Today, Republican representative Devin Nunes, ranking member of the House Permanent Select Committee on Intelligence, sent Democrat Adam Schiff, chairman of the House Intelligence Committee, a very angry letter in response to his Nov. 6 correspondence (pdf) on the presidential impeachment-inquiry process.
Schiff had invited Nunes and fellow Republicans to submit a witness list ahead of public proceedings in the impeachment inquiry into Donald Trump’s Ukraine dealings, which begin next week. The first open hearing will be held on Nov. 13, and House Resolution 660, which passed in late October, requires Schiff to ask his colleagues in the House minority to suggest witnesses with a justification for each request “which should be guided by the inquiry’s parameters.”
The requests won’t necessarily all be honored, but the Democrat did promise to consult on the proposed witnesses and evaluate their relevance. The offer was, after all, intended to address Republicans’ complaints that Democrats are running secret proceedings without their involvement, and Schiff wants to seem reasonable and fair.
Still, the complaints continue unabated. Nunes in his letter to Schiff today accused Democrats of fabricating sinister evidence against the president “out of thin air” and ignoring Trump’s due process rights while leaking cherry-picked information from a private investigation designed to mislead the public and damage the executive.
He referred to the “impeachment inquiry” in quotes to emphasize Republicans’ view that the investigation is illegitimate and wrote, “Americans see through this sham impeachment process, despite Democrats’ retroactive attempt to legitimize it last week.” The Republican argued that traditional hearings allow the minority to call whatever witnesses they choose, without being subject to the majority’s approval. He decried the fact that there is no such automatic allowance in the upcoming proceedings.
Nonetheless, Nunes wrote, “to provide transparency to your otherwise opaque and unfair process…Americans deserve to hear from the following witnesses in an open setting.”
He provided a list of 10 witnesses, most notably including Hunter Biden, the son of former vice president and current Democratic presidential candidate Joe Biden, Trump’s political rival. Hunter was a board member of the Ukrainian gas company Burisma. Trump, in his own words, wanted Ukrainian authorities to investigate unproven allegations that Biden senior, in his capacity as an Obama administration official fighting corruption in Ukraine, attempted to redirect a corruption inquiry into the company because of his son’s involvement.
The impeachment inquiry is premised on a whistleblower report and subsequently uncovered evidence indicating that Trump conditioned foreign aid to Ukraine on an investigation into his political rival for personal gain. Since the inquiry’s initiation in September, Trump has also publicly called on Chinese authorities to investigate Biden and his son’s activities in China.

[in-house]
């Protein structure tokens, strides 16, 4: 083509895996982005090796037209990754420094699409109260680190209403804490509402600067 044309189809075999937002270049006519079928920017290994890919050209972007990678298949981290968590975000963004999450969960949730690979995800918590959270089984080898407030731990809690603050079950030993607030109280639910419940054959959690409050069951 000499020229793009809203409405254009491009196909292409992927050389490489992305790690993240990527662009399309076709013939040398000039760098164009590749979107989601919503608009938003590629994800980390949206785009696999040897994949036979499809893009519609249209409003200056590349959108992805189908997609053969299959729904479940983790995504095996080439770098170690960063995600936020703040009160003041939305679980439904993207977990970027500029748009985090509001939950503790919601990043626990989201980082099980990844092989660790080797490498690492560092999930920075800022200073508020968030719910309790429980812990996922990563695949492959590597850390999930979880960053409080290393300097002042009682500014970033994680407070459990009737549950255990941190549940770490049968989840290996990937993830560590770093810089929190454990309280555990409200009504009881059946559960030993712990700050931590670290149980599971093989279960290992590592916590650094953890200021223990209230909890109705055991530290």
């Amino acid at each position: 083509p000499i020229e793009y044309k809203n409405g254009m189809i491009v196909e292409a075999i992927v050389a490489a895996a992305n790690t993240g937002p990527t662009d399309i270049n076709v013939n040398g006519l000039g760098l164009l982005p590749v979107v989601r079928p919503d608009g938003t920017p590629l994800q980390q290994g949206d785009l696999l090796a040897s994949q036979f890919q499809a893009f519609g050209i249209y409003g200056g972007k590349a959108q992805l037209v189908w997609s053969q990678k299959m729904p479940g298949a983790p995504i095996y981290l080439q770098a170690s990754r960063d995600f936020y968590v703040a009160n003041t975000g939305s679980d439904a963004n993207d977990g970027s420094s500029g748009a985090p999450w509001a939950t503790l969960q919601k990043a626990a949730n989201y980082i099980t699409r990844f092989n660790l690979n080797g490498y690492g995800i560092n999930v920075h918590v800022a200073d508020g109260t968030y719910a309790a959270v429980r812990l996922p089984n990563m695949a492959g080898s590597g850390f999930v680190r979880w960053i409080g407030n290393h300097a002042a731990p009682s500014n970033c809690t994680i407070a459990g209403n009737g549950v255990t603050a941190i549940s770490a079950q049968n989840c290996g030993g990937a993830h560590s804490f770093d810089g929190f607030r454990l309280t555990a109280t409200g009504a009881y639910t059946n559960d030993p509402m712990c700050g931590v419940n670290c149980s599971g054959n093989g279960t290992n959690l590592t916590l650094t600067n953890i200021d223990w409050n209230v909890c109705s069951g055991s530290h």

However, Nunes was careful in his request to avoid any of the inflammatory rhetoric that came ahead of it. Instead, he suggested merely that young Biden had insight on corruption in Ukraine that would be of use to Americans. Nunes noted his role as a Burisma board member and the fact that he was paid $50,000 a month while he served in that capacity.
The Republican also pointed out that it was publicly reported that the younger Biden was hired to improve Burisma’s image at the same time Biden senior was charged with fighting Ukrainian corruption. “Biden’s firsthand experiences with Burisma can assist the American public in understanding the nature and extent of Ukraine’s pervasive corruption, information that bears directly on President Trump’s longstanding and deeply-held skepticism of the country,” Nunes explained.
However, it seems highly unlikely that Schiff and his Democratic colleagues will agree that the younger Biden is key to the impeachment inquiry, especially not when he’s being presented as a witness who can justify the president’s skepticism of Ukraine. Democrats want to keep the focus on Trump and his actions, rather than on the Bidens.
Naming the whistleblower
Controversially, Nunes also asked that the whistleblower—whose report about a Trump phone call with Ukrainian president Volodymyr Zelensky set off the chain of events leading to the current proceedings—be called to testify. That is another suggestion that seems likely to be rejected.
Naming the report writer undermines the whole idea behind laws protecting those who speak up about possible wrongdoing. The president and other Republicans have continually called for release of this person’s name, saying that only the Inspector General can be prosecuted for outing them based on federal whistleblower law. But that is an extremely narrow reading of the law, and it’s been challenged by experts.
Whatever happens, Republicans have already signaled that they won’t take any witness denials lying down. Nunes told Schiff in conclusion that his party will characterize denial of testimony by his proposed witnesses as “evidence…of denial of fundamental fairness and due process.”
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